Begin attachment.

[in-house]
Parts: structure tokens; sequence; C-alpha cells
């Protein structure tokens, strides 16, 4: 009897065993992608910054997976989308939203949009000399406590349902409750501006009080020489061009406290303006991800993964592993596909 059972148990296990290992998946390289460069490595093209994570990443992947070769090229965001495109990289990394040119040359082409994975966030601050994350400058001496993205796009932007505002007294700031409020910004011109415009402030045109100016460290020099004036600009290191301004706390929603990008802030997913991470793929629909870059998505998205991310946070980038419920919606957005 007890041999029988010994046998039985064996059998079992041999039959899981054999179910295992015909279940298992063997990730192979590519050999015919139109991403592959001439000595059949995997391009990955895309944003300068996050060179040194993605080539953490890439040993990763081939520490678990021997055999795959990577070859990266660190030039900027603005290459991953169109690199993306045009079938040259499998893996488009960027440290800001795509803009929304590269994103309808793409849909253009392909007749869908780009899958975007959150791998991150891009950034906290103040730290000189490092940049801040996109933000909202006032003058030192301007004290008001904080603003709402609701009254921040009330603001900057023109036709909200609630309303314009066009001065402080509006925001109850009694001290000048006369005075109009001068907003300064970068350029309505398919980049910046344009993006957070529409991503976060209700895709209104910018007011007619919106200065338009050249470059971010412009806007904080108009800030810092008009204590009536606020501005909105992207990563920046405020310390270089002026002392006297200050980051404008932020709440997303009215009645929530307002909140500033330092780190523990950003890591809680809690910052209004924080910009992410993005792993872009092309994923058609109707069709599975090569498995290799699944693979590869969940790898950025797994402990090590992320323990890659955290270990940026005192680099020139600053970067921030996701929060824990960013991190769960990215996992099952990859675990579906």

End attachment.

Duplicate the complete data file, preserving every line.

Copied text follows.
[in-house]
Parts: structure tokens; sequence; C-alpha cells
């Protein structure tokens, strides 16, 4: 009897065993992608910054997976989308939203949009000399406590349902409750501006009080020489061009406290303006991800993964592993596909 059972148990296990290992998946390289460069490595093209994570990443992947070769090229965001495109990289990394040119040359082409994975966030601050994350400058001496993205796009932007505002007294700031409020910004011109415009402030045109100016460290020099004036600009290191301004706390929603990008802030997913991470793929629909870059998505998205991310946070980038419920919606957005 007890041999029988010994046998039985064996059998079992041999039959899981054999179910295992015909279940298992063997990730192979590519050999015919139109991403592959001439000595059949995997391009990955895309944003300068996050060179040194993605080539953490890439040993990763081939520490678990021997055999795959990577070859990266660190030039900027603005290459991953169109690199993306045009079938040259499998893996488009960027440290800001795509803009929304590269994103309808793409849909253009392909007749869908780009899958975007959150791998991150891009950034906290103040730290000189490092940049801040996109933000909202006032003058030192301007004290008001904080603003709402609701009254921040009330603001900057023109036709909200609630309303314009066009001065402080509006925001109850009694001290000048006369005075109009001068907003300064970068350029309505398919980049910046344009993006957070529409991503976060209700895709209104910018007011007619919106200065338009050249470059971010412009806007904080108009800030810092008009204590009536606020501005909105992207990563920046405020310390270089002026002392006297200050980051404008932020709440997303009215009645929530307002909140500033330092780190523990950003890591809680809690910052209004924080910009992410993005792993872009092309994923058609109707069709599975090569498995290799699944693979590869969940790898950025797994402990090590992320323990890659955290270990940026005192680099020139600053970067921030996701929060824990960013991190769960990215996992099952990859675990579906």